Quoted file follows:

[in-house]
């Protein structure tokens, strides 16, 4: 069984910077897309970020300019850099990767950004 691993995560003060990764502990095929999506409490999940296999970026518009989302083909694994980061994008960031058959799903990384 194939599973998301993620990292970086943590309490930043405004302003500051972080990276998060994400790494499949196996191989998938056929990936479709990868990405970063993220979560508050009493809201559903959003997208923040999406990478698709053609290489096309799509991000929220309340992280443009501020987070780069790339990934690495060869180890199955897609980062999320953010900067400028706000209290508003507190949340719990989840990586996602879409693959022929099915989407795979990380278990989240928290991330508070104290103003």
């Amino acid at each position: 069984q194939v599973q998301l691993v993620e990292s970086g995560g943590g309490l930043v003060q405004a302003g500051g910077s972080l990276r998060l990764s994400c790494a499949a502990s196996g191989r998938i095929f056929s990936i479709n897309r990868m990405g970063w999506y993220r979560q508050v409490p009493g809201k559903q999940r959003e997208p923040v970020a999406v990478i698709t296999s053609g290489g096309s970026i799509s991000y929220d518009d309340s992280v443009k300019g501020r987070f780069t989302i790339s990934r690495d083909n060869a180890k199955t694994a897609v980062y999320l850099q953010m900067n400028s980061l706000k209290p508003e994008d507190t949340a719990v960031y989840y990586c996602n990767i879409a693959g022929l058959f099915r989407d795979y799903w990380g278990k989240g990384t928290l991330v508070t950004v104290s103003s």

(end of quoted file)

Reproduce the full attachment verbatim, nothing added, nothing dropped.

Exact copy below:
[in-house]
């Protein structure tokens, strides 16, 4: 069984910077897309970020300019850099990767950004 691993995560003060990764502990095929999506409490999940296999970026518009989302083909694994980061994008960031058959799903990384 194939599973998301993620990292970086943590309490930043405004302003500051972080990276998060994400790494499949196996191989998938056929990936479709990868990405970063993220979560508050009493809201559903959003997208923040999406990478698709053609290489096309799509991000929220309340992280443009501020987070780069790339990934690495060869180890199955897609980062999320953010900067400028706000209290508003507190949340719990989840990586996602879409693959022929099915989407795979990380278990989240928290991330508070104290103003």
């Amino acid at each position: 069984q194939v599973q998301l691993v993620e990292s970086g995560g943590g309490l930043v003060q405004a302003g500051g910077s972080l990276r998060l990764s994400c790494a499949a502990s196996g191989r998938i095929f056929s990936i479709n897309r990868m990405g970063w999506y993220r979560q508050v409490p009493g809201k559903q999940r959003e997208p923040v970020a999406v990478i698709t296999s053609g290489g096309s970026i799509s991000y929220d518009d309340s992280v443009k300019g501020r987070f780069t989302i790339s990934r690495d083909n060869a180890k199955t694994a897609v980062y999320l850099q953010m900067n400028s980061l706000k209290p508003e994008d507190t949340a719990v960031y989840y990586c996602n990767i879409a693959g022929l058959f099915r989407d795979y799903w990380g278990k989240g990384t928290l991330v508070t950004v104290s103003s």